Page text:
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KABUL — Secret U.S. talks with the Taliban were making progress before Afghan officials, nervous that the negotiations would undercut President Hamid Karzai, scuttled them, Afghan and U.S. officials have said.
Featured prominently in the talks was the whereabouts and eventual release of U.S. Army Sgt. Bowe Bergdahl of Hailey, Idaho, captured more than two years ago in eastern Afghanistan, said a senior Western diplomat in the region and a childhood friend of the Taliban negotiator, Tayyab Aga.
The U.S. negotiators asked Mr. Aga what could be done to gain Sgt. Bergdahl's release. The talk did not get into specifics, but Mr. Aga discussed the release of Afghan prisoners at Guantanamo Bay, Cuba, and in Afghanistan at Bagram Air Field.
Published reports about the clandestine meetings ended the talks abruptly and sent Mr. Aga into hiding.
Collapse of the direct talks probably spoiled the best chance yet at reaching Mullah Mohammed Omar, considered the linchpin to ending the Taliban fight against the U.S.-backed government in Afghanistan.
The talks also offered the prospect of a brokered agreement between the United States and the Taliban, one that would allow the larger reconciliation of the Taliban into Afghanistan political life to move forward.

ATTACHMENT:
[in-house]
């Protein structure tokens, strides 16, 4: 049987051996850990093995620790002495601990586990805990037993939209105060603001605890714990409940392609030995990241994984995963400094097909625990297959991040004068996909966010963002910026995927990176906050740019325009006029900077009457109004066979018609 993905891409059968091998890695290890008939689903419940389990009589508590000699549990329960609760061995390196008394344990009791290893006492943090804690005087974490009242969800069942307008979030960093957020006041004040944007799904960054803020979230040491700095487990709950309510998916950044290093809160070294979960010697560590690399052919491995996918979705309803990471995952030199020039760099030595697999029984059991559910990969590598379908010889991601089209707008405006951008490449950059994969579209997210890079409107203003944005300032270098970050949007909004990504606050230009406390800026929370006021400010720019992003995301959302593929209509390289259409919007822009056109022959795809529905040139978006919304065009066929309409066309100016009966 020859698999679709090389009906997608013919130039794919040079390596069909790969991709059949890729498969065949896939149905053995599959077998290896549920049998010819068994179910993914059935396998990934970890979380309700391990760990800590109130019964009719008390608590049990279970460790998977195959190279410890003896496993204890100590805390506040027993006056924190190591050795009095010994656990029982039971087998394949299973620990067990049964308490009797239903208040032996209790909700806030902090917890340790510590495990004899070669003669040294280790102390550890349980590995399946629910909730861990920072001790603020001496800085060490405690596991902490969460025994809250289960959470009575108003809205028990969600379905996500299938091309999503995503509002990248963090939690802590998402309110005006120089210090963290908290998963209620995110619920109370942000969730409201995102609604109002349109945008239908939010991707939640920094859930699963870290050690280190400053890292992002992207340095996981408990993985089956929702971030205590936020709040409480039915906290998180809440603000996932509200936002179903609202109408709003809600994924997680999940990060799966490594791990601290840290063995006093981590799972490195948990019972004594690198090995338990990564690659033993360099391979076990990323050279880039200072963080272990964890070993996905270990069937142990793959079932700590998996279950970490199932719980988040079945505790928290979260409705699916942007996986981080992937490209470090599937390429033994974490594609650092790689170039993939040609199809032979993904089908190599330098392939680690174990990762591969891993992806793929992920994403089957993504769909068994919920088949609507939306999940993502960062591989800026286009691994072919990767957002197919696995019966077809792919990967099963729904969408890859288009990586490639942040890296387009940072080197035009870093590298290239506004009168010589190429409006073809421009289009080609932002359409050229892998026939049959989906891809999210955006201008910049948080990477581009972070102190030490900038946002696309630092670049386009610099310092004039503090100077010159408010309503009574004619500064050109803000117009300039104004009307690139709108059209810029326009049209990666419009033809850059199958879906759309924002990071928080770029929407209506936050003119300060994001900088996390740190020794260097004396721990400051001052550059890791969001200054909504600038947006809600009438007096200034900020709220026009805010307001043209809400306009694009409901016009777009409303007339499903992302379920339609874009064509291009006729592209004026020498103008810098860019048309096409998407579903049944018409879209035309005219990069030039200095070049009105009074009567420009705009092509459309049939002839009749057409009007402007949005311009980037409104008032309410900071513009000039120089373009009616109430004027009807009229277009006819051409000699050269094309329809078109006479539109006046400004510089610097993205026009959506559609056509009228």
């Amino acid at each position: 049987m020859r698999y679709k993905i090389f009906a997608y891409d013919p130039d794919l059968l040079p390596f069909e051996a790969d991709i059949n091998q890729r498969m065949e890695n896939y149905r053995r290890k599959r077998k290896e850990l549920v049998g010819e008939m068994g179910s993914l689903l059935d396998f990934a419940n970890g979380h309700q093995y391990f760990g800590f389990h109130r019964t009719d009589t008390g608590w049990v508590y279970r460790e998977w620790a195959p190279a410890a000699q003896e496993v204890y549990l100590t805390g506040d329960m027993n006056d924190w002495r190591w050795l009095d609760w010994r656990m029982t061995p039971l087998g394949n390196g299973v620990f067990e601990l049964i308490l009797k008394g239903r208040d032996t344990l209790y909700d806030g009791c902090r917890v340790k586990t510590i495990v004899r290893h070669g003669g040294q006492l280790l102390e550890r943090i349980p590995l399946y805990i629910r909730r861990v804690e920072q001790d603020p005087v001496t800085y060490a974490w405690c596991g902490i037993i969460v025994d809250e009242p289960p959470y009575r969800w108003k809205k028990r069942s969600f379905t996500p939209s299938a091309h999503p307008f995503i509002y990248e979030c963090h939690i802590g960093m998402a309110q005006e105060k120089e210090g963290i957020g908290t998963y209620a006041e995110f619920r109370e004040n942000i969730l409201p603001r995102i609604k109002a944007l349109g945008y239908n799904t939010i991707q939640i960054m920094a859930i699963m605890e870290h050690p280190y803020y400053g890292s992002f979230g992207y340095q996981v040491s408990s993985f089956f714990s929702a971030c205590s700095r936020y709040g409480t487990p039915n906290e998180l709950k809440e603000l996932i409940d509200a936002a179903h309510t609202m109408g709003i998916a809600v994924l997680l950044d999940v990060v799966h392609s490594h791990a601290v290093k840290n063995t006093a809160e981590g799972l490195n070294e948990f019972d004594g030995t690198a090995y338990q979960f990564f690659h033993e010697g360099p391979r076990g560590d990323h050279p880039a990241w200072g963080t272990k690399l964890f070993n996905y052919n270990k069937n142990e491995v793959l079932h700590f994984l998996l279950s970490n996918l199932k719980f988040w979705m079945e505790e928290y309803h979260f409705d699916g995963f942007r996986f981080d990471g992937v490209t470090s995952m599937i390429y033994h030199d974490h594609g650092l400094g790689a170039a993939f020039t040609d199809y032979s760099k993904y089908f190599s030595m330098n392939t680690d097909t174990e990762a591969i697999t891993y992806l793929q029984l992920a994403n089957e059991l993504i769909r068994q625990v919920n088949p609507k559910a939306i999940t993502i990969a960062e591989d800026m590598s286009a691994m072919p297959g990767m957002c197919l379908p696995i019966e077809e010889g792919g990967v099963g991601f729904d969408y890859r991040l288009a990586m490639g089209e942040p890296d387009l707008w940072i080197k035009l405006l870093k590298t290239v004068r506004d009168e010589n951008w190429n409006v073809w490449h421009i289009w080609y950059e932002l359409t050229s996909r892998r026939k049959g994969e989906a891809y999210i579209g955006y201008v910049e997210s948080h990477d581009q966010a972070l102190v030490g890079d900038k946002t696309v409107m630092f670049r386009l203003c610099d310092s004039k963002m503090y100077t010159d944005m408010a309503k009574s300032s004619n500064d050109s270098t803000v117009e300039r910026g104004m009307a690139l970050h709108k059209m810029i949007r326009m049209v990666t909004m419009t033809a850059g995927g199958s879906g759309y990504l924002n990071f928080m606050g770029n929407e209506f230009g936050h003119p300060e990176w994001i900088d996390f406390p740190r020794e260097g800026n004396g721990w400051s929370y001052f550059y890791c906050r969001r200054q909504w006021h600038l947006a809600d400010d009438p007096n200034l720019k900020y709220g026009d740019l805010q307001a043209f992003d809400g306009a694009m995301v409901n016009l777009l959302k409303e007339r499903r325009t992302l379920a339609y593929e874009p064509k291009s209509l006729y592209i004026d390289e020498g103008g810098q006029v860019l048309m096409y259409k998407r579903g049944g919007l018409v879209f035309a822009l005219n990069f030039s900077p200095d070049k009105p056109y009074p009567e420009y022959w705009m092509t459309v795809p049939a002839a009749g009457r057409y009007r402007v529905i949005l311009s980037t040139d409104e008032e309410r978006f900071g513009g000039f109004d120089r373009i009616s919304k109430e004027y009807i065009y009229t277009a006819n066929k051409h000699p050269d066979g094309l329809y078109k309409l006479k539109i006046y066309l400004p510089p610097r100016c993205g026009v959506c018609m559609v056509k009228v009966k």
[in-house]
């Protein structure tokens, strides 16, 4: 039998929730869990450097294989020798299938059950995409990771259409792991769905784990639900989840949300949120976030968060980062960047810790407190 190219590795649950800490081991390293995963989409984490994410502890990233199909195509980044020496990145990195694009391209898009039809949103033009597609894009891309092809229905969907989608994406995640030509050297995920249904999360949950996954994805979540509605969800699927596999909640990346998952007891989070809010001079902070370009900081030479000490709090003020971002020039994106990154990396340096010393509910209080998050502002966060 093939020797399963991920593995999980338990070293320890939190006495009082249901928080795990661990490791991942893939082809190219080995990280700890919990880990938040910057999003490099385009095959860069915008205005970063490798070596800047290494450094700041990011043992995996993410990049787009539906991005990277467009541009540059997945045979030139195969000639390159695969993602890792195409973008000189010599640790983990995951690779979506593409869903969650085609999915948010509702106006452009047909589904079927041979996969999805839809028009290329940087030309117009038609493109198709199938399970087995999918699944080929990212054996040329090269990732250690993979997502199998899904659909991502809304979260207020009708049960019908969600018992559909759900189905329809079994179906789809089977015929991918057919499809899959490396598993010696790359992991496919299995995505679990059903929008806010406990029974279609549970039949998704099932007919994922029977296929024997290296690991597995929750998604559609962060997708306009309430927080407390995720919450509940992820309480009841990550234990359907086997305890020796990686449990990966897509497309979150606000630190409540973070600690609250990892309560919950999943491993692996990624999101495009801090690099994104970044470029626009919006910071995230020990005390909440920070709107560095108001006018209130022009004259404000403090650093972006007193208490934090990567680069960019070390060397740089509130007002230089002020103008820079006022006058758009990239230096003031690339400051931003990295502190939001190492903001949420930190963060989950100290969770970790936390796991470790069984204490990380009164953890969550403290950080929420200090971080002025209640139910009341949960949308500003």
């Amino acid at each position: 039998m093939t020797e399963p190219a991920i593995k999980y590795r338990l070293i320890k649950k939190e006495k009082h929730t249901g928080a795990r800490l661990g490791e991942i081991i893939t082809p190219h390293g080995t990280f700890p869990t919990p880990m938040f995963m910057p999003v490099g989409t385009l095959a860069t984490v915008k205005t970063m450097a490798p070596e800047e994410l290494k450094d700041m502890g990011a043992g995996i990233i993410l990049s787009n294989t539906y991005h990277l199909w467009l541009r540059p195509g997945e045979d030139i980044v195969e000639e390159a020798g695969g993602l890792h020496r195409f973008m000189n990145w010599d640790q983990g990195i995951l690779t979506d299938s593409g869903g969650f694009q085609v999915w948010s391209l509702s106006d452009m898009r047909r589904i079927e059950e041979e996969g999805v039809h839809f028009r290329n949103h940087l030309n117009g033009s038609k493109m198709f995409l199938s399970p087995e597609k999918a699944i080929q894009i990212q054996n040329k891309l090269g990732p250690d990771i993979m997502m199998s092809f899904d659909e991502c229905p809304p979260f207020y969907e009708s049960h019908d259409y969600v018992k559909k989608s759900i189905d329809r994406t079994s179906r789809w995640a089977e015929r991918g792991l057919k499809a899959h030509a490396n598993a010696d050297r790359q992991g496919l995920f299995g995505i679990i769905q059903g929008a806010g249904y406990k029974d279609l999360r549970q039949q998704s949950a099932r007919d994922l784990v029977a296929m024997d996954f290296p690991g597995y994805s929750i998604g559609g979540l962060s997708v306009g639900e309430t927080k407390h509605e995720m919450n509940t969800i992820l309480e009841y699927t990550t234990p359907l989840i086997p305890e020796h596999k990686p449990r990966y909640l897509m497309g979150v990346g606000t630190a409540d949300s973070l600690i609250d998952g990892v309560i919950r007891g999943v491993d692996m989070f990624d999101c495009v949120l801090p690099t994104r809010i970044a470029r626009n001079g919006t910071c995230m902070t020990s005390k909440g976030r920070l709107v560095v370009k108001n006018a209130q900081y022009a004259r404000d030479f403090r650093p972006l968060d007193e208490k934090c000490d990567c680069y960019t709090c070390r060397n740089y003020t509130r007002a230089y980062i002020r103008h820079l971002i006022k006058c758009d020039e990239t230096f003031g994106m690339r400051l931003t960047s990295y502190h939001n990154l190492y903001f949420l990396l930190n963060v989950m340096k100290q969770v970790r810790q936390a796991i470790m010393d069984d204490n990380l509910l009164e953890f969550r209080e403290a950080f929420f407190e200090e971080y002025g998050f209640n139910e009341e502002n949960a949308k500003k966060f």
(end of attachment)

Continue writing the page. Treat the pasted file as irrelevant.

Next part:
In a series of interviews with diplomats, current and former Taliban, Afghan government officials, and a close childhood friend of Mr. Aga, the AP learned that Mr. Aga is hiding in Europe and is afraid to return to Pakistan in fear of reprisals.
The United States has had no direct contact with him for months.
A senior U.S. official acknowledged that the talks imploded because of the leak and that Mr. Aga, while alive, had disappeared. The United States will continue to pursue talks, the official said.
U.S. officials acknowledged the meetings after Mr. Karzai, who apparently fears being sidelined by U.S.-Taliban talks, confirmed published accounts about them in June.
The first was held in late 2010 followed by at least two other meetings in early spring of this year, the former U.S. official said. The sessions were held in Germany and Qatar.
The talks were deliberately revealed by someone in the presidential palace, where Mr. Karzai's office is located, said a Western and an Afghan official. The reason was Mr. Karzai's animosity toward the United States and his fear that any agreement Washington brokered would undermine his authority, they said.
The AP sought comment from Mr. Karzai's office but was referred to palace press department spokesman Hamid Elmi, who did not answer his phone during repeated calls.
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